In my life I know that I traced that frozen, paralyzed, inhibited thing back to an early childhood with lots of harsh criticism and a family for whom the oddness of me was something to eradicate, squeeze into a tiny box and never allow out. I went through lots of scenes in which my aunt would drag me –starting at 12—to an adult party of the “horse people” (it’s a Central Kentucky thing referring to the thoroughbred horse farm owners and various trainers, jockeys, breeders, etc.) and set me loose without introducing me to anyone. After I’d stood for a while, frozen in one place, she’d sidle over and hiss in my ear, “You look like a post, get out there and mingle and talk to people.” I’m still not particularly good at going to a party full of strangers, especially one where everyone has a shared interest about which I know nothing, and just “mingling”. However, now I’d just wander around smiling at people for a while and leave without feeling at all embarrassed. At 12 it was like saying “be purple and do it now.” Huh? What?

My observation, after going through lots of inner work in groups and assisting at lots of classes where people did inner work and just being in the world, is that lots of people have a frozen or paralyzed place inside. The issue may vary and for some it’s frozen in one or two circumstances but not others and for some of us it’s (was) being paralyzed all the time. And until some kind of work addresses the issues that led to the paralysis, a note about being more confident or setting aside inhibitions or getting out of your head is like giving an instruction in some obscure Chinese dialect.

Now that I’ve come to a different space in which I’m pretty outgoing and confident (with a few places in which I still freeze) the odd thing is that I can’t tell you how I got there. I never really addressed the issue of lack of confidence or did anything to try to be less inhibited. I really set out just working on unearthing and releasing any beliefs or issues that seemed to contribute to holding me back from life and, especially, that seemed to be contributing to the big health issues. I felt my way through. I let go of a lot. Jobs and groups and scenarios that put me in a position to be “out there” more kept falling in my lap and suddenly there I’d be being a leader or talking in front of a group while perfectly calm. And I can’t tell you any more about how I found that place in me where confidence lives then I could have explained how or why I couldn’t get there before.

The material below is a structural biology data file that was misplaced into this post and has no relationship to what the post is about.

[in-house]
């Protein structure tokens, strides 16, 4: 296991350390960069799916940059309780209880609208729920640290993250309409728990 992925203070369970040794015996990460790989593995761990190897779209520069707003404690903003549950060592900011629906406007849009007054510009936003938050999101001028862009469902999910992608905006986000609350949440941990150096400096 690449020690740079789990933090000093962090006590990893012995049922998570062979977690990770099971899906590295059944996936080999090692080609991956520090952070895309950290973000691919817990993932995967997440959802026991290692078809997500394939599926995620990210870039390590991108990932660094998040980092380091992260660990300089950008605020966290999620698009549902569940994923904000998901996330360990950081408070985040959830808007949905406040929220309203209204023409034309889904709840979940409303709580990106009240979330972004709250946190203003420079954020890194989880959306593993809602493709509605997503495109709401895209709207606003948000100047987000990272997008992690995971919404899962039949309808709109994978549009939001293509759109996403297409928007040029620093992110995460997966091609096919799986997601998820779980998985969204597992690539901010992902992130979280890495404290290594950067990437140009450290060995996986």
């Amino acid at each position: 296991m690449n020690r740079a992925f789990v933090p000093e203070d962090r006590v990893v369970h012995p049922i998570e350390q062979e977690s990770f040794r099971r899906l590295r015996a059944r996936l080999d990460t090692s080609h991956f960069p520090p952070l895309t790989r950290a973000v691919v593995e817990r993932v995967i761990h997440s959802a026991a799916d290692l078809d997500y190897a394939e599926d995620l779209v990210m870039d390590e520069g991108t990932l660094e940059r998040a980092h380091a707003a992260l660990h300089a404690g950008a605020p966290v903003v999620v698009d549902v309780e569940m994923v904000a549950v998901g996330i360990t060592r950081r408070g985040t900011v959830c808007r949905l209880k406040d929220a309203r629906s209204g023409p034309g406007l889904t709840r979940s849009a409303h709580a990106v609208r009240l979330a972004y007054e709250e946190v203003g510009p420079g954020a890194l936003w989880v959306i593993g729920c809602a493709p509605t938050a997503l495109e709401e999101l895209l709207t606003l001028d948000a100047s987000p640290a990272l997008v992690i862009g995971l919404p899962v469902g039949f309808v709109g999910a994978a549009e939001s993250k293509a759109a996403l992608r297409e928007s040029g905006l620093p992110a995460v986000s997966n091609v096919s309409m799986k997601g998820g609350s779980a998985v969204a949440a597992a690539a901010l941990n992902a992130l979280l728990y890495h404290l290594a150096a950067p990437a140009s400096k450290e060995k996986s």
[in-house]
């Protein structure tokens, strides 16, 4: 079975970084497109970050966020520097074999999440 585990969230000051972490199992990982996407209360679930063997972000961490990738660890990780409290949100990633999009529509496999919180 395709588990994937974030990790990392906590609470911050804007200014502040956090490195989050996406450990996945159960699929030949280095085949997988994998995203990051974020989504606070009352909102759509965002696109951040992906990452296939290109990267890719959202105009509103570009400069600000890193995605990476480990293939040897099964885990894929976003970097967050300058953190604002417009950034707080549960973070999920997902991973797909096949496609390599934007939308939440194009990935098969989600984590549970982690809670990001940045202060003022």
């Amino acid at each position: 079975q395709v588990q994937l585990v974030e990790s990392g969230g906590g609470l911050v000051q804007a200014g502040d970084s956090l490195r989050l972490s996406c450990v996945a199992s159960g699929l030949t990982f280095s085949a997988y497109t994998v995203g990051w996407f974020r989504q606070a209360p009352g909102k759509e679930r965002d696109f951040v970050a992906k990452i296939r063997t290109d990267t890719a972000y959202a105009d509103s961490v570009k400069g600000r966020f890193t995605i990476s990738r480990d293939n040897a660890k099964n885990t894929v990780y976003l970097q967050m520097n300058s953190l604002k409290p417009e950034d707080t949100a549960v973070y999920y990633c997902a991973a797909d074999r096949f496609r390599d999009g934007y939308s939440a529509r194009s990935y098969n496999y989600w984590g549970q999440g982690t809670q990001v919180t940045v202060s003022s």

I just wanted to try to explain this for the confident folks of the world who just get out there and do it and who feel so frustrated by people like Nellie and me. When you say “don’t be so inhibited” or “just step out and be confident” we understand what the words mean but we have no access to the place in us where that confident self lives. For me, it made me feel worse, more inadequate, more “wrong”. I don’t know how to tell a Nellie what to do on being faced with something like the Glee Project and not knowing how to be the contestant they need. Maybe look back into your earlier life and ask, “what do I believe about myself that makes me lack confidence and when and why did it start?”

Thoughts for Ryan:  I guess I get the search for a wheelchair bound, blind, she/he crack baby to write for but really for those characters you’re talking about writing a character that’s just that person which doesn’t really ask them to be able to be something else.  I’m interested that you don’t think a character who lacks confidence and is inhibited would be worth writing.  It’s such a widespread problem, I agree with Robert — I think people would pull for that character…

4 thoughts on “It’s not easy being purple…

  1. You write with amazing confidence which means you have found it for sure… Perhaps for Nelly it will either come in another less public venue than television or she will find that place in herself. It may take time…
    Thank you for your amazing insights from someone who took years to develop any kind of confidence and could not replicate in himself what he saw in others

    • Thank you so much. I guess one difference about confidence before and after is that I feel a little scared that every post is going to garner a barrage of angry comments but I write what I want to say and post anyway… And I’m so grateful for the lovely network of bloggers who’ve been so unfailingly kind.